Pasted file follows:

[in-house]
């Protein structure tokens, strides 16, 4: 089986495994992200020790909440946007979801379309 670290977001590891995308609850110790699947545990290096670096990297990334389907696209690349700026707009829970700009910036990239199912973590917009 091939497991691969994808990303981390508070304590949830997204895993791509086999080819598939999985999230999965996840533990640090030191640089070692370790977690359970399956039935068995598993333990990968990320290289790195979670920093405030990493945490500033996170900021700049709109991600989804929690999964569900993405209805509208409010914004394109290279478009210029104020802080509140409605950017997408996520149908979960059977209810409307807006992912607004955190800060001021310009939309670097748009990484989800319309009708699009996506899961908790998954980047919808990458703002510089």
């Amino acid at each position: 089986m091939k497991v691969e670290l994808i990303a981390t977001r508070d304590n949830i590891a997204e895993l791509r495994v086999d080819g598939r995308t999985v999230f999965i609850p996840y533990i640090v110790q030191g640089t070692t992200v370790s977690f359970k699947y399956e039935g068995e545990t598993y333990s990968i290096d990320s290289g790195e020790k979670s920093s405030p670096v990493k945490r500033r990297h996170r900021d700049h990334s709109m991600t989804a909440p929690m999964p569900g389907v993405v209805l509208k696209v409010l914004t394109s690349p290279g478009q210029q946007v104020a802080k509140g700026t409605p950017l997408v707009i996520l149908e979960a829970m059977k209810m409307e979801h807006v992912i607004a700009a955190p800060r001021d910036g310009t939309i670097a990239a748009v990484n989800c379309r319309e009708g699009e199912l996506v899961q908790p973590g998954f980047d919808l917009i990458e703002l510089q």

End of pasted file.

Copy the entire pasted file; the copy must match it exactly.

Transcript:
[in-house]
């Protein structure tokens, strides 16, 4: 089986495994992200020790909440946007979801379309 670290977001590891995308609850110790699947545990290096670096990297990334389907696209690349700026707009829970700009910036990239199912973590917009 091939497991691969994808990303981390508070304590949830997204895993791509086999080819598939999985999230999965996840533990640090030191640089070692370790977690359970399956039935068995598993333990990968990320290289790195979670920093405030990493945490500033996170900021700049709109991600989804929690999964569900993405209805509208409010914004394109290279478009210029104020802080509140409605950017997408996520149908979960059977209810409307807006992912607004955190800060001021310009939309670097748009990484989800319309009708699009996506899961908790998954980047919808990458703002510089």
């Amino acid at each position: 089986m091939k497991v691969e670290l994808i990303a981390t977001r508070d304590n949830i590891a997204e895993l791509r495994v086999d080819g598939r995308t999985v999230f999965i609850p996840y533990i640090v110790q030191g640089t070692t992200v370790s977690f359970k699947y399956e039935g068995e545990t598993y333990s990968i290096d990320s290289g790195e020790k979670s920093s405030p670096v990493k945490r500033r990297h996170r900021d700049h990334s709109m991600t989804a909440p929690m999964p569900g389907v993405v209805l509208k696209v409010l914004t394109s690349p290279g478009q210029q946007v104020a802080k509140g700026t409605p950017l997408v707009i996520l149908e979960a829970m059977k209810m409307e979801h807006v992912i607004a700009a955190p800060r001021d910036g310009t939309i670097a990239a748009v990484n989800c379309r319309e009708g699009e199912l996506v899961q908790p973590g998954f980047d919808l917009i990458e703002l510089q």